Washington, DC (March 15, 2022) – Venable LLP is pleased to announce that Williams College has established a social and racial justice fellowship in honor of Gordon J. Davis, an alumnus who is a partner in the firm’s New York Real Estate Group. The fellowship provides an opportunity for students to advance racial and social justice in American society, and to restore the environment and protect constitutional democracy.
The Gordon J. Davis ’63 Social and Racial Justice Fellowship is designed to be flexible, allowing students to propose internships, research projects, partnerships with community-based organizations, community service, and other opportunities, provided that the specific focus is on racial or other social justice issues and expressions. Students may propose opportunities that are located in or beyond their home communities, or take advantage of local, regional, or national opportunities. In some instances, engaging in international opportunities may be possible. The Davis Center provides oversight for the selection process and administers the awards upon selection. The Gordon J. Davis Social and Racial Justice Fellowships are generously funded by classmates James B. Blume ’63 and Harry R. Hagey ’63.
Mr. Davis said, “It is a great honor to be recognized by Williams College in this way. My family has a rich history of advancing civil rights and social justice issues within the Williams community and beyond. It is my hope that this fellowship will provide students with both the inspiration and resources they require to continue this legacy and effect meaningful change throughout our society for years to come.”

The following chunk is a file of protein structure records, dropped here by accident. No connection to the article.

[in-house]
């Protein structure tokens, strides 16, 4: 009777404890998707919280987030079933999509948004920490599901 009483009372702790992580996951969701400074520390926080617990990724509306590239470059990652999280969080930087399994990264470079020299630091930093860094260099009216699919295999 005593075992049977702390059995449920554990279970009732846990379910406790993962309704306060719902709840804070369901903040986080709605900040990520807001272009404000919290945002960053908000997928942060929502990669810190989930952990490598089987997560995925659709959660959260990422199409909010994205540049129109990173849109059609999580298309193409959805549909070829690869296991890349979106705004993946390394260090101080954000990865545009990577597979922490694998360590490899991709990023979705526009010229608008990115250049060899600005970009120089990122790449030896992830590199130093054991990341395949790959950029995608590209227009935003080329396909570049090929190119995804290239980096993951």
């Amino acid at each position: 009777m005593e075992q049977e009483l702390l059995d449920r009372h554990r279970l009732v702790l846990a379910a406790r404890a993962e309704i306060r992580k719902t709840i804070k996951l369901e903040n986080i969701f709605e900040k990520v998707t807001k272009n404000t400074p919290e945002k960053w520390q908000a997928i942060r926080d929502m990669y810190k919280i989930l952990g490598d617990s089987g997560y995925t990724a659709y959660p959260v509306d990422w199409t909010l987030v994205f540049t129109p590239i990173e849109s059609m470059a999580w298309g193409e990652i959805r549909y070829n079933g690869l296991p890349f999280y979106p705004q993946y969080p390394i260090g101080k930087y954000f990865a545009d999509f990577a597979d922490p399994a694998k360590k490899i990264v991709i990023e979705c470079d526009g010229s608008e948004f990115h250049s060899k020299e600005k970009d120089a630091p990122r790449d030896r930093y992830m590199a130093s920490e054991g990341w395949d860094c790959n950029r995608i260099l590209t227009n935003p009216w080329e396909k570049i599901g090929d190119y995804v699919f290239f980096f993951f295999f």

Mr. Davis has been a prominent leader in New York City's public, civic, and legal affairs for four decades. Reared on Chicago’s South Side, he is the son of W. Allison Davis ‘24 and the nephew of John A. Davis ‘33, extraordinary African American brothers for whom the Davis Center at Williams College is named. He was one of only four Black students his first year at Williams. During his time at the college, he was a member of the basketball team, a junior advisor, vice president of the Gargoyle Society, a co-founder of the Williams College Civil Rights Committee, and a signatory of the Grinnell Petition, which led to the abolition of fraternities in his senior year. Mr. Davis went on to attend Harvard Law School (‘67), where he was a principal founder of the Harvard Black Law Student Association—the first BALSA chapter in the country.
Mr. Davis began his career as an assistant to New York City Mayor John V. Lindsay. After serving as a commissioner of the New York City Planning Commission, he was appointed by Mayor Ed Koch as commissioner of parks and recreation in 1978 and is considered the city's most successful parks commissioner of the modern era. He was one of the first African Americans to become a partner in a major New York corporate law firm in 1983, and subsequently spearheaded efforts to compel New York’s major law firms to hire and promote significant numbers of Black and traditionally underrepresented lawyers (the Vance Committee). Since 2012, Mr. Davis has been a New York resident partner at Venable LLP, where he counsels nonprofit organizations and cultural institutions, notable public/private developments, and major New York revitalization projects on various real estate and financing issues.
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